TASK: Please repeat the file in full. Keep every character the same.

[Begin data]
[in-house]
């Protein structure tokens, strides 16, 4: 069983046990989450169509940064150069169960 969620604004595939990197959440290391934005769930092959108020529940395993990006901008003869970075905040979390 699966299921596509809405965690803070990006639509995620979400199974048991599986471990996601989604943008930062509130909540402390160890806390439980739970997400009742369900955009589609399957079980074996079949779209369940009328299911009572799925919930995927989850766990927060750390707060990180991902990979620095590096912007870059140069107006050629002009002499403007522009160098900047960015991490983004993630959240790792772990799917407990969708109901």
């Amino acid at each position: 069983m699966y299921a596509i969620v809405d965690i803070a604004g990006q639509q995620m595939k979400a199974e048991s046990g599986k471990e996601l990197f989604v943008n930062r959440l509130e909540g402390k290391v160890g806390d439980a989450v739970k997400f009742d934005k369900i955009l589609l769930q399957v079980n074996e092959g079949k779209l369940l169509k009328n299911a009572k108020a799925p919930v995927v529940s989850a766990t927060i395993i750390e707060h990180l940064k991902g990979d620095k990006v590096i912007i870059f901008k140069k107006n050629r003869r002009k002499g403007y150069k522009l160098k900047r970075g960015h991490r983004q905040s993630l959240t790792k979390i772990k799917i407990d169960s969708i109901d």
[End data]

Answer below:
[in-house]
């Protein structure tokens, strides 16, 4: 069983046990989450169509940064150069169960 969620604004595939990197959440290391934005769930092959108020529940395993990006901008003869970075905040979390 699966299921596509809405965690803070990006639509995620979400199974048991599986471990996601989604943008930062509130909540402390160890806390439980739970997400009742369900955009589609399957079980074996079949779209369940009328299911009572799925919930995927989850766990927060750390707060990180991902990979620095590096912007870059140069107006050629002009002499403007522009160098900047960015991490983004993630959240790792772990799917407990969708109901």
């Amino acid at each position: 069983m699966y299921a596509i969620v809405d965690i803070a604004g990006q639509q995620m595939k979400a199974e048991s046990g599986k471990e996601l990197f989604v943008n930062r959440l509130e909540g402390k290391v160890g806390d439980a989450v739970k997400f009742d934005k369900i955009l589609l769930q399957v079980n074996e092959g079949k779209l369940l169509k009328n299911a009572k108020a799925p919930v995927v529940s989850a766990t927060i395993i750390e707060h990180l940064k991902g990979d620095k990006v590096i912007i870059f901008k140069k107006n050629r003869r002009k002499g403007y150069k522009l160098k900047r970075g960015h991490r983004q905040s993630l959240t790792k979390i772990k799917i407990d169960s969708i109901d």